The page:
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Turkey Coup Trial: 104 Army Plotters Sentenced to Life in Prison

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More than 100 former officers have been sentenced to life in prison for their involvement in the 2016 Turkish coup attempt, state media report.

The 104 ex-military officers were given “aggravated life sentences”, which come with tougher terms than a normal life sentence.

Turkey’s President Recep Tayyip Erdogan had previously said he backed reintroducing the death penalty for coup plotters.

The failed coup to overthrow him left at least 260 dead and 2,200 injured on July 15, 2016.

The Turkish government has since led a crackdown on alleged coup supporters, with the dismissal of more than 150,000 state employees and the arrest of some 50,000 people.

Photo Reuters

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Of the 280 ex-military people on trial, the court in Izmir also served lesser sentences to a further 52 defendants.

The Izmir court gave 21 people 20 years in prison for “assisting the assassination of the president”, while 31 others were sentenced to between seven and 11 years for “membership of a terrorist organization”, state news agency Anadolu reported.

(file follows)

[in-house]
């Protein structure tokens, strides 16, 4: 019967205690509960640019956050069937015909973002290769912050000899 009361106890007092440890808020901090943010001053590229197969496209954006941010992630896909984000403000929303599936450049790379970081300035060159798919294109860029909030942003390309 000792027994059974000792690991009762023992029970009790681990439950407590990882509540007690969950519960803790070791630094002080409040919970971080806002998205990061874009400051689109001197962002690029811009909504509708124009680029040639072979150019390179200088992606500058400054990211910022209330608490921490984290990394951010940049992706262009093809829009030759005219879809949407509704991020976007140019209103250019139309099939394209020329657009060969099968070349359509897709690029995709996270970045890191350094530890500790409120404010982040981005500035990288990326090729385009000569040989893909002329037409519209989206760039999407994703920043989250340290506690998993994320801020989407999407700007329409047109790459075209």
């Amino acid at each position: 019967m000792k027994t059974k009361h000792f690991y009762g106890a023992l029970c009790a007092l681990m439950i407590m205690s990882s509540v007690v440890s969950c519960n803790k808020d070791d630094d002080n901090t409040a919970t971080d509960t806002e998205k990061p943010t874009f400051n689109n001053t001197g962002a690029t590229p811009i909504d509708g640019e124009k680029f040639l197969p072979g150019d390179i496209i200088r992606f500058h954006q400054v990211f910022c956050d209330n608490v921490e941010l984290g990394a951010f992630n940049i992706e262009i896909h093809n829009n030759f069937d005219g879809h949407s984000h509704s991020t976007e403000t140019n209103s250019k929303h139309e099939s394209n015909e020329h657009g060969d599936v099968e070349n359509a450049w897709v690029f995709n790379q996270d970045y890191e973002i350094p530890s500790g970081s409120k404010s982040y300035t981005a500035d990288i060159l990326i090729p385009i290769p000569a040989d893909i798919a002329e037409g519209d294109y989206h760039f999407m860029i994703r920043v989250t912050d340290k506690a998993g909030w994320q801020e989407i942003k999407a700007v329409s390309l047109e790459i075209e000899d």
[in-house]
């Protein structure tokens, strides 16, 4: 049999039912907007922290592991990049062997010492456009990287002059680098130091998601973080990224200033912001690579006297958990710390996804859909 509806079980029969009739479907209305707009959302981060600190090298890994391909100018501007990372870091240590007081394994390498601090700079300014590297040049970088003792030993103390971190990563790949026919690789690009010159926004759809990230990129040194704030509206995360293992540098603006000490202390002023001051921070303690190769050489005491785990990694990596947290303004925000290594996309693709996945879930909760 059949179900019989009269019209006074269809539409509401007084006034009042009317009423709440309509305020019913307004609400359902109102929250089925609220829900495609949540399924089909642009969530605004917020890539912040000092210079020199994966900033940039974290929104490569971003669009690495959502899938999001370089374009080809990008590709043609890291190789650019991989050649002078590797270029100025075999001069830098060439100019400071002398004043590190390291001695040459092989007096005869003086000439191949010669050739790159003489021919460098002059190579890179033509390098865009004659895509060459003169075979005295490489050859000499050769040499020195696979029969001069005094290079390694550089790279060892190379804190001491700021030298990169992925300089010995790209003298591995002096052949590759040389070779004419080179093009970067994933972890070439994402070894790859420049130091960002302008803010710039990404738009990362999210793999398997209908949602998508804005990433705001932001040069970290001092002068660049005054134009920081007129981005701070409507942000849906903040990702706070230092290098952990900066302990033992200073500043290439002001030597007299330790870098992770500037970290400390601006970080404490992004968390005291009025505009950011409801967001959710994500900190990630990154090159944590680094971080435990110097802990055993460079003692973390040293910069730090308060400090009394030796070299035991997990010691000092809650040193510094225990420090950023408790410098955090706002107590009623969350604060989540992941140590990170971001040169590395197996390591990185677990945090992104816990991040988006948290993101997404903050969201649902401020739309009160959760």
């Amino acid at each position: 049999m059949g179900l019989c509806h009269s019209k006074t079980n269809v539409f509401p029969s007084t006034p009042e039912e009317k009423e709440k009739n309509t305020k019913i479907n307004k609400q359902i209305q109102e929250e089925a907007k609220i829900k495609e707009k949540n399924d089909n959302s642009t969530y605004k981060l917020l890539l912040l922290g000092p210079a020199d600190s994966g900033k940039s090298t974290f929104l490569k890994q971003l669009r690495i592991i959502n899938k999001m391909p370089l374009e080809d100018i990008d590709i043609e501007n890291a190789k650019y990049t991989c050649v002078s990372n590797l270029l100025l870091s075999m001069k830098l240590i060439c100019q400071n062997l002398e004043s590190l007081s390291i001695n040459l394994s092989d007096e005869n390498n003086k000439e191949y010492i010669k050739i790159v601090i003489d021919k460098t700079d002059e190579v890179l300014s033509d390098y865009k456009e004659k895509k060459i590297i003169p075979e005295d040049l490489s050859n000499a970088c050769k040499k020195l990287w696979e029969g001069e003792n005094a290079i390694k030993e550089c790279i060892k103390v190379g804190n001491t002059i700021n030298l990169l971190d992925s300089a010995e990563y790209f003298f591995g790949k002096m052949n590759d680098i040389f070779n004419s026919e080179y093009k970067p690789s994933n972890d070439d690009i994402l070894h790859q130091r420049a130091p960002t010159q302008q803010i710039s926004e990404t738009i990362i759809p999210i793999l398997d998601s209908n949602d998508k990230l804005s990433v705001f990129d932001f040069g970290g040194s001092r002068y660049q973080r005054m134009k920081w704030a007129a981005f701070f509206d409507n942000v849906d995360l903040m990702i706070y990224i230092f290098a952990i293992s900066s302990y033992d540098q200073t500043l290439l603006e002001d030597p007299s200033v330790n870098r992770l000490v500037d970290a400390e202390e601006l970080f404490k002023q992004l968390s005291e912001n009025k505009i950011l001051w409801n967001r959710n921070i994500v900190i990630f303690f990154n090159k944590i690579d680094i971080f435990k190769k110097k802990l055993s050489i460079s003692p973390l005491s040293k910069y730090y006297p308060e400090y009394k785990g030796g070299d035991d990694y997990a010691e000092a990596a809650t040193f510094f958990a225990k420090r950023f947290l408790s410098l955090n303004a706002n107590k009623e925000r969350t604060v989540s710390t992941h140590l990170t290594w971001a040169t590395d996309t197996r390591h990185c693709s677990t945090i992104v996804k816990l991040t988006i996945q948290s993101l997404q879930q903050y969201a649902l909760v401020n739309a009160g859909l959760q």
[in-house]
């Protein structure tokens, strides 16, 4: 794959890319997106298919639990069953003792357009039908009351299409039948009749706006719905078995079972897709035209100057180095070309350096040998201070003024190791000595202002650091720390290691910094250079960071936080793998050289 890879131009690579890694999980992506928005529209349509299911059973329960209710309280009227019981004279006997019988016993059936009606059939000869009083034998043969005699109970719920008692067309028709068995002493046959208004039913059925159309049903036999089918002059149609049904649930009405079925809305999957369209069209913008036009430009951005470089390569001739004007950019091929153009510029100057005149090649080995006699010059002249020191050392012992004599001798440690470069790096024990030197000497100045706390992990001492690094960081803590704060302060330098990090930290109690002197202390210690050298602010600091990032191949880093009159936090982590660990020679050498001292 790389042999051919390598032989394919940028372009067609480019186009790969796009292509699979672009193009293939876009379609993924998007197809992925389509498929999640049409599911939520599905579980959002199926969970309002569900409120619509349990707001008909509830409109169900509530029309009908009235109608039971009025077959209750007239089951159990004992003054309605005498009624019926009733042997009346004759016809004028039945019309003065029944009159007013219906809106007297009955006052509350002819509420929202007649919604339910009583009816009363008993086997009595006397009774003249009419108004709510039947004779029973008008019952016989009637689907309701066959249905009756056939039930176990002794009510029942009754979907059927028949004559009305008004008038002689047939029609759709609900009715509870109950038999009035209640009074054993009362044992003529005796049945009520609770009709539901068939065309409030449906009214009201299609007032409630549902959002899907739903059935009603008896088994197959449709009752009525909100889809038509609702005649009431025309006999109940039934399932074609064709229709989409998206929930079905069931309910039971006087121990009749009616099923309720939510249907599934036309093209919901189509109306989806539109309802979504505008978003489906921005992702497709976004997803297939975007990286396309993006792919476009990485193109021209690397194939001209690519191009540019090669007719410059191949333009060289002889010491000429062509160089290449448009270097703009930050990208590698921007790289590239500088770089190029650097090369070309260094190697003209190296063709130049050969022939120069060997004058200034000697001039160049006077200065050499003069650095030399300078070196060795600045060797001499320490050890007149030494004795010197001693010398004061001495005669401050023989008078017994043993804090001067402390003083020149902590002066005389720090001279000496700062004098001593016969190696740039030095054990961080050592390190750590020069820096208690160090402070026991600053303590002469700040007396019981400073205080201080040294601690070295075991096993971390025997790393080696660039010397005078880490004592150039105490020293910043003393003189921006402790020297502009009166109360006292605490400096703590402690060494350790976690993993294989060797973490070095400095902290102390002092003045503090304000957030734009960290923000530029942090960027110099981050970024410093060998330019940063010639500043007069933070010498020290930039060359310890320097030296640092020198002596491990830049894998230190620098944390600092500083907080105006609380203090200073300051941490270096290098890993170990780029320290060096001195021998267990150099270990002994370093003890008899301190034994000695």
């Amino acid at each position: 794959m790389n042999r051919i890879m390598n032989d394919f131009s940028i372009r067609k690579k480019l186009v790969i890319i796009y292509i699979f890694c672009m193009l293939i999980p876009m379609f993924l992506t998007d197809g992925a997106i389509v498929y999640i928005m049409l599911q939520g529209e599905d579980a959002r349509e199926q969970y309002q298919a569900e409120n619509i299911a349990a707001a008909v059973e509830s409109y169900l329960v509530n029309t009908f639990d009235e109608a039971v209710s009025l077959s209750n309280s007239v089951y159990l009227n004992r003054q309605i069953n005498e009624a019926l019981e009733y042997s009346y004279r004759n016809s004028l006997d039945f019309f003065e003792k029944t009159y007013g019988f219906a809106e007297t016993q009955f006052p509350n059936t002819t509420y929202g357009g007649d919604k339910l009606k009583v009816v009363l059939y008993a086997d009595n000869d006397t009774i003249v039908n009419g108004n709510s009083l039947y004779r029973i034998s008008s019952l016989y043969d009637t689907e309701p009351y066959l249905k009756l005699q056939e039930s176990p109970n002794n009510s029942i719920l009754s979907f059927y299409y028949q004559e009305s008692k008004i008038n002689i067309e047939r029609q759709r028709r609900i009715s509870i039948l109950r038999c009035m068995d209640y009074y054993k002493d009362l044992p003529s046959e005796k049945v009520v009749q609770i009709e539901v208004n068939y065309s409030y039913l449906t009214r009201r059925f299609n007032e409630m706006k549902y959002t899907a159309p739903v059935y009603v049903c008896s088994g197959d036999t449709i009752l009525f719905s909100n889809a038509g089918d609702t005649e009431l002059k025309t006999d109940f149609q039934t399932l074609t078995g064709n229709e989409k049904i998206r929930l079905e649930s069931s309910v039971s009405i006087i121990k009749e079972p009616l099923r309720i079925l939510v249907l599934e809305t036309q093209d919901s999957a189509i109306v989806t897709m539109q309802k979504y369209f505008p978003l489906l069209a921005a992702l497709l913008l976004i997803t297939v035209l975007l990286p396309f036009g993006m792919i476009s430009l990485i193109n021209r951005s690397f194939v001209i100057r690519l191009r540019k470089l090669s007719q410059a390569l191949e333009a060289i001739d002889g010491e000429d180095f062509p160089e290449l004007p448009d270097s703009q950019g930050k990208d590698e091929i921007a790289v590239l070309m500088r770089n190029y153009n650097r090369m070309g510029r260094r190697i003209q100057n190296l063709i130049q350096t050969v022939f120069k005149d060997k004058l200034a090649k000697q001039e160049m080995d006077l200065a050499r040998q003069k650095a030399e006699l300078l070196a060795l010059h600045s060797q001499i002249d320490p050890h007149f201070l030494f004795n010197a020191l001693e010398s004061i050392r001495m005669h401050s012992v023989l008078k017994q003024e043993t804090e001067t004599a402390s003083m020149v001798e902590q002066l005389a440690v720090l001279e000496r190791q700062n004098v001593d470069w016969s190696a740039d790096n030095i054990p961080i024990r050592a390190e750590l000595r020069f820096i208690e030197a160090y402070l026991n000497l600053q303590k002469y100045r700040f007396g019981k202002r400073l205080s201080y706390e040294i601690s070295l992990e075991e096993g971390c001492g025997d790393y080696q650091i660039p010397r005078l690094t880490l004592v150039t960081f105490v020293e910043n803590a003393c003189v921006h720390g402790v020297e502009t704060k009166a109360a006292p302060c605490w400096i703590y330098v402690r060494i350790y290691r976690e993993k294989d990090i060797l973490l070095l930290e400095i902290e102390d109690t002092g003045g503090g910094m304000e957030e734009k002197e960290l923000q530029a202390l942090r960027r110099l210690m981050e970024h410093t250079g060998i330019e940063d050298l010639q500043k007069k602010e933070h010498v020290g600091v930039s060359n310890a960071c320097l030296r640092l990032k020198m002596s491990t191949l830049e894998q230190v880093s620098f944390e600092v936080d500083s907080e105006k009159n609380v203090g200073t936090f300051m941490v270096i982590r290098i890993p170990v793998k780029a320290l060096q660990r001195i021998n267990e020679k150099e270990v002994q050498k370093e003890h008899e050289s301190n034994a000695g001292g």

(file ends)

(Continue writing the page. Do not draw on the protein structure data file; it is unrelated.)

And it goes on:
President Erdogan had backed reintroducing the death penalty for coup plotters. He also said they should wear Guantanamo Bay-style uniforms. Turkey abolished the death penalty in 2004.

The Turkish authorities accused a movement loyal to the Muslim cleric, Fethullah Gulen, of organizing the 2016 plot.

Fethullah Gulen, who has been in self-imposed exile in the US since 1999, denies any involvement, and Washington has so far resisted calls from the Turkish authorities to extradite him.

Rebel soldiers had attempted to overthrow the government overnight and plotters tried to detain Recep Tayyip Erdogan as he holidayed in an Aegean resort.

However, he had left 15 minutes before and the coup was thwarted by civilians and soldiers loyal to the president.


A purge followed the coup, in which thousands of public employees from police officers to teachers were sacked or arrested under suspicion of stirring up dissent.

Recep tayyip Erdogan’s critics say he is using the purge to stifle political dissent.